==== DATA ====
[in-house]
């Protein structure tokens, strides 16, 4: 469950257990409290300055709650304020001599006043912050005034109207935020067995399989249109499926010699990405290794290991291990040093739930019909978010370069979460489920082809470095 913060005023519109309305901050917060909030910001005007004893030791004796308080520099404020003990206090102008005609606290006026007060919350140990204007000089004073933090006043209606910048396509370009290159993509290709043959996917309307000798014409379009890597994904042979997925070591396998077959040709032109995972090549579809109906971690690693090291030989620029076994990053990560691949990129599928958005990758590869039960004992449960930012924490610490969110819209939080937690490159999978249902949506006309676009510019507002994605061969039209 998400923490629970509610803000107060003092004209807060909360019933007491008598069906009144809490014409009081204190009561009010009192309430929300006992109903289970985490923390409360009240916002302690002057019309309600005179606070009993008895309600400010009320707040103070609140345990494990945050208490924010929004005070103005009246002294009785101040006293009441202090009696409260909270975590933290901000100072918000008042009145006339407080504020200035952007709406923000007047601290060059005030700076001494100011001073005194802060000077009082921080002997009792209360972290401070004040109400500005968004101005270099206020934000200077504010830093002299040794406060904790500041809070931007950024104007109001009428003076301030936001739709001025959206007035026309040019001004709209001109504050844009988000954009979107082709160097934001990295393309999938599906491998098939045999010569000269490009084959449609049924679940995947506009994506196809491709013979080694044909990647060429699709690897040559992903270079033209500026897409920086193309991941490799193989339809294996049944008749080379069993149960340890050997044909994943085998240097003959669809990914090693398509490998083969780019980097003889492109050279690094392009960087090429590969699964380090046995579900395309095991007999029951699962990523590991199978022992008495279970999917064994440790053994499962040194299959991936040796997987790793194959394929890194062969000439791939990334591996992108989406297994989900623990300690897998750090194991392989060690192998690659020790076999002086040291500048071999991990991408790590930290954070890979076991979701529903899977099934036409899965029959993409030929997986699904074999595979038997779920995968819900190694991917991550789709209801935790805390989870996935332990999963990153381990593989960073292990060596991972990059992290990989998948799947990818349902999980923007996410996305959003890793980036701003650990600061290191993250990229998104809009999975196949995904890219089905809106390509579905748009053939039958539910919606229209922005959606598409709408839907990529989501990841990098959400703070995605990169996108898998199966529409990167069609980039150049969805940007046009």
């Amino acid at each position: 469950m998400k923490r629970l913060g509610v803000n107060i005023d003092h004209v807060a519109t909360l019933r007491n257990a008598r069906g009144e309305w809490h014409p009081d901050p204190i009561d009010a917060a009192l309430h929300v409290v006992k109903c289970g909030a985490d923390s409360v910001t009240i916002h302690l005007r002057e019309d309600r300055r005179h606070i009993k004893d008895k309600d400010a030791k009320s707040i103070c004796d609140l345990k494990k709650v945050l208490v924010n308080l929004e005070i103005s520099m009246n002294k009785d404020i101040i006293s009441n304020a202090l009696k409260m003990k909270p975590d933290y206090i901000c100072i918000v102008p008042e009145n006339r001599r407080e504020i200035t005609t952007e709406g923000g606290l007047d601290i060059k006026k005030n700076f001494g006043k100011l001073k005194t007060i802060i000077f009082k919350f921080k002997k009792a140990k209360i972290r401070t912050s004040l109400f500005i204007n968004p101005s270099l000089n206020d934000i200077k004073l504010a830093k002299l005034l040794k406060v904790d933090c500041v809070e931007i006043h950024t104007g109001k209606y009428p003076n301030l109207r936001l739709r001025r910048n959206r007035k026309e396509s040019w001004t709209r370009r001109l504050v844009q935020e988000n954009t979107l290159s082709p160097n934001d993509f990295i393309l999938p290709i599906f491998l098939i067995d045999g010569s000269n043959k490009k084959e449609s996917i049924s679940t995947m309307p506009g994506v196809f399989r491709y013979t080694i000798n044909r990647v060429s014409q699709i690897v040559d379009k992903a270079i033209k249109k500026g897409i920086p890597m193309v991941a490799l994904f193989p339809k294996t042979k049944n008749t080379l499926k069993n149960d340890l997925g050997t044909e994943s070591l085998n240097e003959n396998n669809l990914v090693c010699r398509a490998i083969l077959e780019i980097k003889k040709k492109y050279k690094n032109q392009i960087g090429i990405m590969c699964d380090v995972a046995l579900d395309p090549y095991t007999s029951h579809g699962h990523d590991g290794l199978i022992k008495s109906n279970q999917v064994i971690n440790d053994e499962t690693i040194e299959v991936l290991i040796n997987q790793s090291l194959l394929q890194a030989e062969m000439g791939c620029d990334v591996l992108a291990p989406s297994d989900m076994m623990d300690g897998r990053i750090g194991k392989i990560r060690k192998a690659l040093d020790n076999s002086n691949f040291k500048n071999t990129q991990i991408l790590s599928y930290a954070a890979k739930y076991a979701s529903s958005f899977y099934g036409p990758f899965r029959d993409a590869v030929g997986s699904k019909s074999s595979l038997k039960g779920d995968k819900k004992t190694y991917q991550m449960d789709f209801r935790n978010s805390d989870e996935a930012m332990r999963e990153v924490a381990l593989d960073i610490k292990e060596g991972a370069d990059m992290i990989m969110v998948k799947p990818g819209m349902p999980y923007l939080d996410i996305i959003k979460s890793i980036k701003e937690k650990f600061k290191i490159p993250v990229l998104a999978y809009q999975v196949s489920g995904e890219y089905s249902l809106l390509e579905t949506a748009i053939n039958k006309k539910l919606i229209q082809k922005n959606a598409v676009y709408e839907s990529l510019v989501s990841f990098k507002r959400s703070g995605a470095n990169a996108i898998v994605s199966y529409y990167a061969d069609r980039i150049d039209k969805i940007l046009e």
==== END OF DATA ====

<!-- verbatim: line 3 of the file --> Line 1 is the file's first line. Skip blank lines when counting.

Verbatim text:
């Amino acid at each position: 469950m998400k923490r629970l913060g509610v803000n107060i005023d003092h004209v807060a519109t909360l019933r007491n257990a008598r069906g009144e309305w809490h014409p009081d901050p204190i009561d009010a917060a009192l309430h929300v409290v006992k109903c289970g909030a985490d923390s409360v910001t009240i916002h302690l005007r002057e019309d309600r300055r005179h606070i009993k004893d008895k309600d400010a030791k009320s707040i103070c004796d609140l345990k494990k709650v945050l208490v924010n308080l929004e005070i103005s520099m009246n002294k009785d404020i101040i006293s009441n304020a202090l009696k409260m003990k909270p975590d933290y206090i901000c100072i918000v102008p008042e009145n006339r001599r407080e504020i200035t005609t952007e709406g923000g606290l007047d601290i060059k006026k005030n700076f001494g006043k100011l001073k005194t007060i802060i000077f009082k919350f921080k002997k009792a140990k209360i972290r401070t912050s004040l109400f500005i204007n968004p101005s270099l000089n206020d934000i200077k004073l504010a830093k002299l005034l040794k406060v904790d933090c500041v809070e931007i006043h950024t104007g109001k209606y009428p003076n301030l109207r936001l739709r001025r910048n959206r007035k026309e396509s040019w001004t709209r370009r001109l504050v844009q935020e988000n954009t979107l290159s082709p160097n934001d993509f990295i393309l999938p290709i599906f491998l098939i067995d045999g010569s000269n043959k490009k084959e449609s996917i049924s679940t995947m309307p506009g994506v196809f399989r491709y013979t080694i000798n044909r990647v060429s014409q699709i690897v040559d379009k992903a270079i033209k249109k500026g897409i920086p890597m193309v991941a490799l994904f193989p339809k294996t042979k049944n008749t080379l499926k069993n149960d340890l997925g050997t044909e994943s070591l085998n240097e003959n396998n669809l990914v090693c010699r398509a490998i083969l077959e780019i980097k003889k040709k492109y050279k690094n032109q392009i960087g090429i990405m590969c699964d380090v995972a046995l579900d395309p090549y095991t007999s029951h579809g699962h990523d590991g290794l199978i022992k008495s109906n279970q999917v064994i971690n440790d053994e499962t690693i040194e299959v991936l290991i040796n997987q790793s090291l194959l394929q890194a030989e062969m000439g791939c620029d990334v591996l992108a291990p989406s297994d989900m076994m623990d300690g897998r990053i750090g194991k392989i990560r060690k192998a690659l040093d020790n076999s002086n691949f040291k500048n071999t990129q991990i991408l790590s599928y930290a954070a890979k739930y076991a979701s529903s958005f899977y099934g036409p990758f899965r029959d993409a590869v030929g997986s699904k019909s074999s595979l038997k039960g779920d995968k819900k004992t190694y991917q991550m449960d789709f209801r935790n978010s805390d989870e996935a930012m332990r999963e990153v924490a381990l593989d960073i610490k292990e060596g991972a370069d990059m992290i990989m969110v998948k799947p990818g819209m349902p999980y923007l939080d996410i996305i959003k979460s890793i980036k701003e937690k650990f600061k290191i490159p993250v990229l998104a999978y809009q999975v196949s489920g995904e890219y089905s249902l809106l390509e579905t949506a748009i053939n039958k006309k539910l919606i229209q082809k922005n959606a598409v676009y709408e839907s990529l510019v989501s990841f990098k507002r959400s703070g995605a470095n990169a996108i898998v994605s199966y529409y990167a061969d069609r980039i150049d039209k969805i940007l046009e």